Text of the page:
ANSWERS: 6
  • Just a bit of info: This has happened 4 times so far, and it's getting expensive to repair the screen. I talked to the owner twice, and got this answer "It's an outdoor cat, close your door if it bothers you that much". It's hot, I want my door open. When it does it again, is it legal for me to take it to the pound/humane society and drop it off? If not, more drastic action may have to be taken.
  • I'd catch the moggy and take it to the pound. It's on your property.
  • According to the animal control here in our area, if an animal is on your property, it is considered "feral" (no owner) and you have the right to remove it to the pound. A disgruntled cat hater here even used a cat trap with food in it to lure cats to his yard so he could take them in, and what he did was legal. I am a very strong believer in keeping cats indoors, or enclosed pens outside, always under my control.
  • Make long loops of duct tape so that the sticky side is to the outside of the loop. Stick them to the door at intervals of a foot apart. They should adhere to door and also have a sticky outer side. Cats hate to get involved with this stuff. Remove in the daytime. Hope this helps. I have a break in problem with a feral cat coming for the food and water of my cats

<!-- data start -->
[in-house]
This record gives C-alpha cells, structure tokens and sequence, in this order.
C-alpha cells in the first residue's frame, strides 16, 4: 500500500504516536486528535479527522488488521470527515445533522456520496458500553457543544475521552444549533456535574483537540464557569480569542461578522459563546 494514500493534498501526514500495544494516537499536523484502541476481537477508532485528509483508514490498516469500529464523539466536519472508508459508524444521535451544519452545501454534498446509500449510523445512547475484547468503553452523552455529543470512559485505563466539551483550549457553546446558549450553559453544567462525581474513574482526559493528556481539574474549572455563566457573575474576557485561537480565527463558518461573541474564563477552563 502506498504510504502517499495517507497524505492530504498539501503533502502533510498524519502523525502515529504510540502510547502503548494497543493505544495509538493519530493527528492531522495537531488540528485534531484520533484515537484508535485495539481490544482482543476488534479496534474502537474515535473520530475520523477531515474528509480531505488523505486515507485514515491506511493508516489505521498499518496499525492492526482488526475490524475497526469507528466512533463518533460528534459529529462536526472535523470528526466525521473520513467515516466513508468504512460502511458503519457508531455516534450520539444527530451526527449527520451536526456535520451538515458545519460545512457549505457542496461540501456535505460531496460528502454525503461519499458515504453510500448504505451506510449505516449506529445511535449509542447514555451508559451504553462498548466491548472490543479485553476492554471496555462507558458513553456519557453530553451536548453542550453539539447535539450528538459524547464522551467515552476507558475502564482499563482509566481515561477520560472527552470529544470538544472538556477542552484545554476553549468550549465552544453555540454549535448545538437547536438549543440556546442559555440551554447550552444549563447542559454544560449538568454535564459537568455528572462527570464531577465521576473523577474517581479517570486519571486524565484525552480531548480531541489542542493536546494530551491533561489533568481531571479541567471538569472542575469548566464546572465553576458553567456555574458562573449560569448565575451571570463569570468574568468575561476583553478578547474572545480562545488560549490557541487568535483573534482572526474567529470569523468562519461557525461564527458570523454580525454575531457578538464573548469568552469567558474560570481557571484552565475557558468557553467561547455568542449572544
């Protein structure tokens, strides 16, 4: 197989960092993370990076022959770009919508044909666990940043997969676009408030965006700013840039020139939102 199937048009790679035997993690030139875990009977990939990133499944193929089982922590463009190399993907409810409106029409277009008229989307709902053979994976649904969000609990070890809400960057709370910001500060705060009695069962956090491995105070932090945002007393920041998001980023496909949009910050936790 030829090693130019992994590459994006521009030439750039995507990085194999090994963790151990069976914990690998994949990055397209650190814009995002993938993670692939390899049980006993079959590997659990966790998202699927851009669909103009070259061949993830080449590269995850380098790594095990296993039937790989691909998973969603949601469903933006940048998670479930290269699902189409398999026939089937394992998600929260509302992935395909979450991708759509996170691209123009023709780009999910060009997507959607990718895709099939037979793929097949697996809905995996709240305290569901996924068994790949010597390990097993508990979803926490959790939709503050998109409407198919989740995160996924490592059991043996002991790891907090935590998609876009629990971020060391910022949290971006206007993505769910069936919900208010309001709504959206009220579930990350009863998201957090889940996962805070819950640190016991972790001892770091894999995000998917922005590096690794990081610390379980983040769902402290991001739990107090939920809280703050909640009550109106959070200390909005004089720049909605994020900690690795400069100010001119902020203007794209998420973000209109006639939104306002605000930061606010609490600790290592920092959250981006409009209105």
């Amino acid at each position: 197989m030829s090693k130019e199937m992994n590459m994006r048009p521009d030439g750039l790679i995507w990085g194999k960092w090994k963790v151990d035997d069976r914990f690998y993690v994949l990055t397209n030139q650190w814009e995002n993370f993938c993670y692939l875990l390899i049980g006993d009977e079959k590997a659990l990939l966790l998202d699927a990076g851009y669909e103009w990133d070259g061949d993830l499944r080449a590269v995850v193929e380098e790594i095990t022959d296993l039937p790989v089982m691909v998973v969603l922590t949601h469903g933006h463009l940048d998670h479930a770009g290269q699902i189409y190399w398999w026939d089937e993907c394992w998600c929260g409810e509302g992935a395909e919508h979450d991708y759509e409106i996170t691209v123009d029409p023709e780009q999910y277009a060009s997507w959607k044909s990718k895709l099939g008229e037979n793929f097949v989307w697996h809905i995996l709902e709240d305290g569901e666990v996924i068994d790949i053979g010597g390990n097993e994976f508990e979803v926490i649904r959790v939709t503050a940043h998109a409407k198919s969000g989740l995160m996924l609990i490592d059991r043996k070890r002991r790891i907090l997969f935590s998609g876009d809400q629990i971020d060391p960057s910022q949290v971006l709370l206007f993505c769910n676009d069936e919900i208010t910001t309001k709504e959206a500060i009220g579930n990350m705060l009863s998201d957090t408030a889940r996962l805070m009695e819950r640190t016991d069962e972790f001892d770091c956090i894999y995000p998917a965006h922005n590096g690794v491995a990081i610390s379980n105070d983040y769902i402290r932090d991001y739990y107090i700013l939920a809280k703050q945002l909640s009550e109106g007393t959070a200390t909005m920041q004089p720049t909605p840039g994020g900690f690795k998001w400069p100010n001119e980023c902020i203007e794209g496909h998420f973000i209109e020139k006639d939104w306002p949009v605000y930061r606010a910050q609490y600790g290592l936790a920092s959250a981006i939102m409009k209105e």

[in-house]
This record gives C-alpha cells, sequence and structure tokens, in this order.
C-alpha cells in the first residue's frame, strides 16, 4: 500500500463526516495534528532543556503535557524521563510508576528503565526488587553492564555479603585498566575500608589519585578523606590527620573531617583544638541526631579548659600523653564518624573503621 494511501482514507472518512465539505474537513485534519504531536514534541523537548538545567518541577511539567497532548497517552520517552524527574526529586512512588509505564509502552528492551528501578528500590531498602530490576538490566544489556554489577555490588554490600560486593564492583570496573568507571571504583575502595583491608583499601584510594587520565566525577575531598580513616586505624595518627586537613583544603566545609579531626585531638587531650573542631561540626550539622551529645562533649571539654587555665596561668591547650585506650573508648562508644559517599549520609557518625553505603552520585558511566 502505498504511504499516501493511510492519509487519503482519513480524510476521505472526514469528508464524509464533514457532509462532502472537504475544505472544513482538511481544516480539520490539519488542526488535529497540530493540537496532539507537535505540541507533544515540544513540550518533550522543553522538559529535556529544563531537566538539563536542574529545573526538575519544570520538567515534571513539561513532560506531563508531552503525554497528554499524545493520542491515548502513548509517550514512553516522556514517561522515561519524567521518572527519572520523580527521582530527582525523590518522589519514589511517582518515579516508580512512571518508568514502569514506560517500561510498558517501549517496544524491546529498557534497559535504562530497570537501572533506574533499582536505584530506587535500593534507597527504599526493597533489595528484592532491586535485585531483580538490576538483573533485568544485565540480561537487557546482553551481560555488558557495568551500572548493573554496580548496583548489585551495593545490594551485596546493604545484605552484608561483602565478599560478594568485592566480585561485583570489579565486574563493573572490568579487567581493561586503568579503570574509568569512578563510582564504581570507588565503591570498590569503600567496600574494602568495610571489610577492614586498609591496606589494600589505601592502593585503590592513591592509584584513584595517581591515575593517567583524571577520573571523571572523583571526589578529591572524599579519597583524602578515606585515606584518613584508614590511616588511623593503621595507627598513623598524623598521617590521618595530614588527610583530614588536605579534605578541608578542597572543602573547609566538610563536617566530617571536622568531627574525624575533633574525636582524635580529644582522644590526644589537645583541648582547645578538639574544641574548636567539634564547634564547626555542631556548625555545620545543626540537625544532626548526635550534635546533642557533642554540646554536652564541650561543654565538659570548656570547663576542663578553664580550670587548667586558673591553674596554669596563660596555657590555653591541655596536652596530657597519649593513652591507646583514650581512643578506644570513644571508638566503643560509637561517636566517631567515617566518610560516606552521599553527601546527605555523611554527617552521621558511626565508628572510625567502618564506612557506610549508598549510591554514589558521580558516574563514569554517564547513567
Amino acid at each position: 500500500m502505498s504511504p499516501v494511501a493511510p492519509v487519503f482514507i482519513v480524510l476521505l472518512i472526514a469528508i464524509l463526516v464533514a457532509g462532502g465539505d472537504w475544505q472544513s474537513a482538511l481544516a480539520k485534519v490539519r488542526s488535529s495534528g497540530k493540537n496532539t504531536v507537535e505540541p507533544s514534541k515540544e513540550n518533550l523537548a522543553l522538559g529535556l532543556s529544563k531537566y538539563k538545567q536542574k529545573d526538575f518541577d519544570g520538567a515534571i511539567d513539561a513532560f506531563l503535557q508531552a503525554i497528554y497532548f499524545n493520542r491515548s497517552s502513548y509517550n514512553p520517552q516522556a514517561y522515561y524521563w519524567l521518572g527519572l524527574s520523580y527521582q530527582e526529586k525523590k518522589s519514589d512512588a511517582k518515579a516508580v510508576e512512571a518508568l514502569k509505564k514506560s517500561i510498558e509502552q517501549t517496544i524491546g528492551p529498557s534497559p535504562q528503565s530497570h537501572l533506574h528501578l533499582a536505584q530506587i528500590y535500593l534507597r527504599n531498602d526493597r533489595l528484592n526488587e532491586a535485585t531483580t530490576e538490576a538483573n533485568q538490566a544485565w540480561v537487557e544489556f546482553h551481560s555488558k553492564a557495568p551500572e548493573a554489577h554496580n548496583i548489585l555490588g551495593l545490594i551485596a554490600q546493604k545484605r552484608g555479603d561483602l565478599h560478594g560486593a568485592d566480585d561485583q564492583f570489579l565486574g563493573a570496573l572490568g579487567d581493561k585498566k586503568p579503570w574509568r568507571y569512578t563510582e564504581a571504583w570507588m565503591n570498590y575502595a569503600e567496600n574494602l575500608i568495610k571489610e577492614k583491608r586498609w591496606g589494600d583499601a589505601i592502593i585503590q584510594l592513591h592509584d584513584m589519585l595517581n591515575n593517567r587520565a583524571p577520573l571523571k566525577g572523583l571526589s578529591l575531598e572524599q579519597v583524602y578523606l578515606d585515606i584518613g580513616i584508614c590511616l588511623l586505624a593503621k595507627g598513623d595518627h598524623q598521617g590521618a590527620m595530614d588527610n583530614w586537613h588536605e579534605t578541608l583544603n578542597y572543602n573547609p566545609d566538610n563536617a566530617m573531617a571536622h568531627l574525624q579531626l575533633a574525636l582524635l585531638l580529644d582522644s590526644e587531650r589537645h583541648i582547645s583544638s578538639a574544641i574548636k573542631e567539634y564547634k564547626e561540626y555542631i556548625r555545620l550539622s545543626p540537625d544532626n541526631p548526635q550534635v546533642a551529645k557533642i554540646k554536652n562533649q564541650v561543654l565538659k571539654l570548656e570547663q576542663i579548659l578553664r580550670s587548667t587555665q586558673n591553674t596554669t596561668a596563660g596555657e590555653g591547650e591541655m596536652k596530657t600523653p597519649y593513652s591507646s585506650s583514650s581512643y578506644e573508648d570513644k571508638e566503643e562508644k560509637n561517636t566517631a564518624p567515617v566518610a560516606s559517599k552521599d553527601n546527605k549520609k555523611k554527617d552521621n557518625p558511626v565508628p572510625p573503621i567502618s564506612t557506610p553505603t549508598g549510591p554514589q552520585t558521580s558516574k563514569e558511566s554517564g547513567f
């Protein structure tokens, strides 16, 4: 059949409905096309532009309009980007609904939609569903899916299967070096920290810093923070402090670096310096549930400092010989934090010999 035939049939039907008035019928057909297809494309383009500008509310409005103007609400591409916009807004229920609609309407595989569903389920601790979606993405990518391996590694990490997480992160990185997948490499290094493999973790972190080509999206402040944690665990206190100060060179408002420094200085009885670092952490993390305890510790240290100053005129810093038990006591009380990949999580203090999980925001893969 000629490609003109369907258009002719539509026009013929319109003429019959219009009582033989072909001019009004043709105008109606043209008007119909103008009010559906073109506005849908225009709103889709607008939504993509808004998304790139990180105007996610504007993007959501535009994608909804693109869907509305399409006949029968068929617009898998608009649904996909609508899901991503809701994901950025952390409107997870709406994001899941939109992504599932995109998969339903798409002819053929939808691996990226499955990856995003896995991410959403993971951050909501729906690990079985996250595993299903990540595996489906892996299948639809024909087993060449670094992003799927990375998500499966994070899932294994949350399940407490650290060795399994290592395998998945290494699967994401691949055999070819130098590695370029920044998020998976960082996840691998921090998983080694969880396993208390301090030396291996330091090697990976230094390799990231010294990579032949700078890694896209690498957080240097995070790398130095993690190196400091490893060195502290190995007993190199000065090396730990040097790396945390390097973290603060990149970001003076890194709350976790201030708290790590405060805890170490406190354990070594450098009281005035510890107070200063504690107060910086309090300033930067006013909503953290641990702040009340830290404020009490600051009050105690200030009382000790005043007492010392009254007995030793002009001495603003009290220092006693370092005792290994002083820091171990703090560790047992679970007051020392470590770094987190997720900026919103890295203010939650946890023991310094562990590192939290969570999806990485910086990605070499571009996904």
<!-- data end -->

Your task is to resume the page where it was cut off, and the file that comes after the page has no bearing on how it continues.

• You have the right to take it to the pound because it is on your property and destroying said property. The owner will get fined when they go to get their animal and they may be liable for damages. Keep receipts for the screens.
  • Be careful with this. There are many cases where the issue delt with a cat being in someone else's yard ( for whatever reason ). The cases were always decided in favor of the cat, since it's in a cat's nature to roam. This is the major reason why most animal control officers do not impound cats unless it's obvious they are wild.

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